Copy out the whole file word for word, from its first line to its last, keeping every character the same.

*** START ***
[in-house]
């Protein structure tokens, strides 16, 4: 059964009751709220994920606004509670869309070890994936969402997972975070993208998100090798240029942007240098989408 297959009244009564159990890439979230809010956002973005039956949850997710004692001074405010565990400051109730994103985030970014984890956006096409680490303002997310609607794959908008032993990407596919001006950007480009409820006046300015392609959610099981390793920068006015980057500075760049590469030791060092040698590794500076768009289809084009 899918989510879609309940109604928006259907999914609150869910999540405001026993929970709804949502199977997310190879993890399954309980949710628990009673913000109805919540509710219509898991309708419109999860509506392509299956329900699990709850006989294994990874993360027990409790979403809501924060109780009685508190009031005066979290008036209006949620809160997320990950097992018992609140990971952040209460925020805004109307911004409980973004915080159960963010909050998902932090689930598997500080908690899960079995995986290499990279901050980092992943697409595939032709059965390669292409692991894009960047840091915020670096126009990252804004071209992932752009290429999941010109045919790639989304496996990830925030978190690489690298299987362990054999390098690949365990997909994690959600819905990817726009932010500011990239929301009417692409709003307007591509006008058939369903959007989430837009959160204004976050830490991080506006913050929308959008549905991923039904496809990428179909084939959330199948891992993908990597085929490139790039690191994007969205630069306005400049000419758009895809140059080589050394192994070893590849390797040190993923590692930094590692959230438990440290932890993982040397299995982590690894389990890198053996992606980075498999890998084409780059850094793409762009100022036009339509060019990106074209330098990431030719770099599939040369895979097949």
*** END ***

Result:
[in-house]
């Protein structure tokens, strides 16, 4: 059964009751709220994920606004509670869309070890994936969402997972975070993208998100090798240029942007240098989408 297959009244009564159990890439979230809010956002973005039956949850997710004692001074405010565990400051109730994103985030970014984890956006096409680490303002997310609607794959908008032993990407596919001006950007480009409820006046300015392609959610099981390793920068006015980057500075760049590469030791060092040698590794500076768009289809084009 899918989510879609309940109604928006259907999914609150869910999540405001026993929970709804949502199977997310190879993890399954309980949710628990009673913000109805919540509710219509898991309708419109999860509506392509299956329900699990709850006989294994990874993360027990409790979403809501924060109780009685508190009031005066979290008036209006949620809160997320990950097992018992609140990971952040209460925020805004109307911004409980973004915080159960963010909050998902932090689930598997500080908690899960079995995986290499990279901050980092992943697409595939032709059965390669292409692991894009960047840091915020670096126009990252804004071209992932752009290429999941010109045919790639989304496996990830925030978190690489690298299987362990054999390098690949365990997909994690959600819905990817726009932010500011990239929301009417692409709003307007591509006008058939369903959007989430837009959160204004976050830490991080506006913050929308959008549905991923039904496809990428179909084939959330199948891992993908990597085929490139790039690191994007969205630069306005400049000419758009895809140059080589050394192994070893590849390797040190993923590692930094590692959230438990440290932890993982040397299995982590690894389990890198053996992606980075498999890998084409780059850094793409762009100022036009339509060019990106074209330098990431030719770099599939040369895979097949």